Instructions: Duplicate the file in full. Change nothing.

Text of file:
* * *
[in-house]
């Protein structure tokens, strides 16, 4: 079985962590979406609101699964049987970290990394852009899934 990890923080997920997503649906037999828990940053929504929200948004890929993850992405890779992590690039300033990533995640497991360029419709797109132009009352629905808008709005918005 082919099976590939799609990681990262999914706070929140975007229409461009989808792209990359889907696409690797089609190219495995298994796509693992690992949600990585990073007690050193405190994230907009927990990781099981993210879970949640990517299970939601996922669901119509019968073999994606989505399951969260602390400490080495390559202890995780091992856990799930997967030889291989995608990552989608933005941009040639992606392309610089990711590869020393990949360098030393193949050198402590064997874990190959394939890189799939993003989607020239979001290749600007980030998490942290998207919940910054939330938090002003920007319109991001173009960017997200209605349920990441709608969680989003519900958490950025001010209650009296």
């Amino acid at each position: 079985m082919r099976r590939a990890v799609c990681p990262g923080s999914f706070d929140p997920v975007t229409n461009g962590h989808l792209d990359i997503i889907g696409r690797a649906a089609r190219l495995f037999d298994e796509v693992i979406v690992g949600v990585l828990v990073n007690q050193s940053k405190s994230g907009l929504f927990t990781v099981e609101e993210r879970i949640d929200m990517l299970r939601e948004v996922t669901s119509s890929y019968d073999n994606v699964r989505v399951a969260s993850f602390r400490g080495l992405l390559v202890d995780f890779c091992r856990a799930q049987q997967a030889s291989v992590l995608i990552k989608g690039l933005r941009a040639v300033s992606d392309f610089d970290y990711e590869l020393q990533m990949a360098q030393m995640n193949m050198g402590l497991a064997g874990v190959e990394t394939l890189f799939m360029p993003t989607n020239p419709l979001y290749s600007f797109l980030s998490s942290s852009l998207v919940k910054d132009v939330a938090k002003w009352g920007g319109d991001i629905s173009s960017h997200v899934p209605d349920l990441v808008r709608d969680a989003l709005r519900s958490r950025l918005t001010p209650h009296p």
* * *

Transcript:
[in-house]
């Protein structure tokens, strides 16, 4: 079985962590979406609101699964049987970290990394852009899934 990890923080997920997503649906037999828990940053929504929200948004890929993850992405890779992590690039300033990533995640497991360029419709797109132009009352629905808008709005918005 082919099976590939799609990681990262999914706070929140975007229409461009989808792209990359889907696409690797089609190219495995298994796509693992690992949600990585990073007690050193405190994230907009927990990781099981993210879970949640990517299970939601996922669901119509019968073999994606989505399951969260602390400490080495390559202890995780091992856990799930997967030889291989995608990552989608933005941009040639992606392309610089990711590869020393990949360098030393193949050198402590064997874990190959394939890189799939993003989607020239979001290749600007980030998490942290998207919940910054939330938090002003920007319109991001173009960017997200209605349920990441709608969680989003519900958490950025001010209650009296």
């Amino acid at each position: 079985m082919r099976r590939a990890v799609c990681p990262g923080s999914f706070d929140p997920v975007t229409n461009g962590h989808l792209d990359i997503i889907g696409r690797a649906a089609r190219l495995f037999d298994e796509v693992i979406v690992g949600v990585l828990v990073n007690q050193s940053k405190s994230g907009l929504f927990t990781v099981e609101e993210r879970i949640d929200m990517l299970r939601e948004v996922t669901s119509s890929y019968d073999n994606v699964r989505v399951a969260s993850f602390r400490g080495l992405l390559v202890d995780f890779c091992r856990a799930q049987q997967a030889s291989v992590l995608i990552k989608g690039l933005r941009a040639v300033s992606d392309f610089d970290y990711e590869l020393q990533m990949a360098q030393m995640n193949m050198g402590l497991a064997g874990v190959e990394t394939l890189f799939m360029p993003t989607n020239p419709l979001y290749s600007f797109l980030s998490s942290s852009l998207v919940k910054d132009v939330a938090k002003w009352g920007g319109d991001i629905s173009s960017h997200v899934p209605d349920l990441v808008r709608d969680a989003l709005r519900s958490r950025l918005t001010p209650h009296p």